The report suggests that the Palestinian Islamic fundamentalist organization Hamas, among other Palestinian factions, assesses the chances of war with Israel “at 95 percent,” claiming it could break out within days or even hours.
Referring to unnamed sources, who met Hamas political chief Yahya Sinwar, the report says that Palestinians believed Israel would use a training exercise planned near the enclave to launch an attack on it. Hamas, for its part, has reinforced security measures across the Strip, evacuating sites and headquarters.
Israeli media outlet Haaretz has also published the report, however, stated that it “exaggerated” the imminent threat of a war, describing it as part of Hamas’s attempt to “ratchet up international discussion” over the humanitarian plight in Gaza and non-implementation of the reconciliation agreement between Hamas and the Palestinian Authority.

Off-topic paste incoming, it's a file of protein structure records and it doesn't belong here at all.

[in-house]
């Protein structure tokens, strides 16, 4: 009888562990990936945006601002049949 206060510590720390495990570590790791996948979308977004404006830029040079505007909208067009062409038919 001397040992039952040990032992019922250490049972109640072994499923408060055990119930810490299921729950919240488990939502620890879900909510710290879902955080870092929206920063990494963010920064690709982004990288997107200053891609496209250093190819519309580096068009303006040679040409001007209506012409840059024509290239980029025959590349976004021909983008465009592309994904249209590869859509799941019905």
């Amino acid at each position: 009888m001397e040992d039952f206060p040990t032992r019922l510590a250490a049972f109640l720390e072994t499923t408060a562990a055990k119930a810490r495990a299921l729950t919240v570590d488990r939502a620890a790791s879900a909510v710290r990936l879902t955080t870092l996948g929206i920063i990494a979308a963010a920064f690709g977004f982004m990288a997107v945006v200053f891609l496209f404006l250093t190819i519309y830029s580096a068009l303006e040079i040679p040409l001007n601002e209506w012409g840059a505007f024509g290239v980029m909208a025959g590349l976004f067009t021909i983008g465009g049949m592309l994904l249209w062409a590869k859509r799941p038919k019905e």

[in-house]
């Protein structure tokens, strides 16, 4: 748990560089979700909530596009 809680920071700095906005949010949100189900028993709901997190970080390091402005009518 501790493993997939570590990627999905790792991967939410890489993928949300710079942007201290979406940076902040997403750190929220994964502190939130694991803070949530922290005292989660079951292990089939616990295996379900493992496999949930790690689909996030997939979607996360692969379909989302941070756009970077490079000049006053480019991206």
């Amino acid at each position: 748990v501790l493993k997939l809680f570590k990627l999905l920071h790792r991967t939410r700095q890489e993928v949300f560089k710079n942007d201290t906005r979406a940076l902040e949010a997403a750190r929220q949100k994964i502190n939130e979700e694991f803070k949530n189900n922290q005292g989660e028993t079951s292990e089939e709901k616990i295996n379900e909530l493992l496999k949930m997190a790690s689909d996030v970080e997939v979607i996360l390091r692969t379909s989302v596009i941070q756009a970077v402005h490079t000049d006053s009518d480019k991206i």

“It is widely believed that Israel will not initiate war with Hamas without real escalation in the south, such as a surge in rocket fire at southern communities,” Haaretz wrote.
The report has not been confirmed by officials in the PA.
Relations between Israel and Palestine have deteriorated since US President Donald Trump announced his historic decision to recognize Jerusalem as the capital of Israel on December 6, instructing the US State Department to move the US Embassy, currently located in Tel Aviv, to Jerusalem. The move provoked worldwide criticism, with Palestinians taking to the streets to protests the decision and Arab states seeking recognition of East Jerusalem as Palestinian.
A week after Trump’s controversial step, Hamas announced a third “intifada,” with Palestinians launching rocket attacks on Israeli territory. Israeli Air Forces, for their part, retaliated with airstrikes on Gaza.
The majority of ethnic Arabs hopes to see a two-state solution and a return of Palestinian land located behind the ”1967 Lines”, re-establishing the pre-Six Day War borders, when Israel captured the Gaza Strip from Egypt, the West Bank and East Jerusalem from Jordan, as well as the Golan Heights from Syria. Since then, Israeli settlers have continued to establish new communities in the West Bank, something Palestinians consider an act of aggression.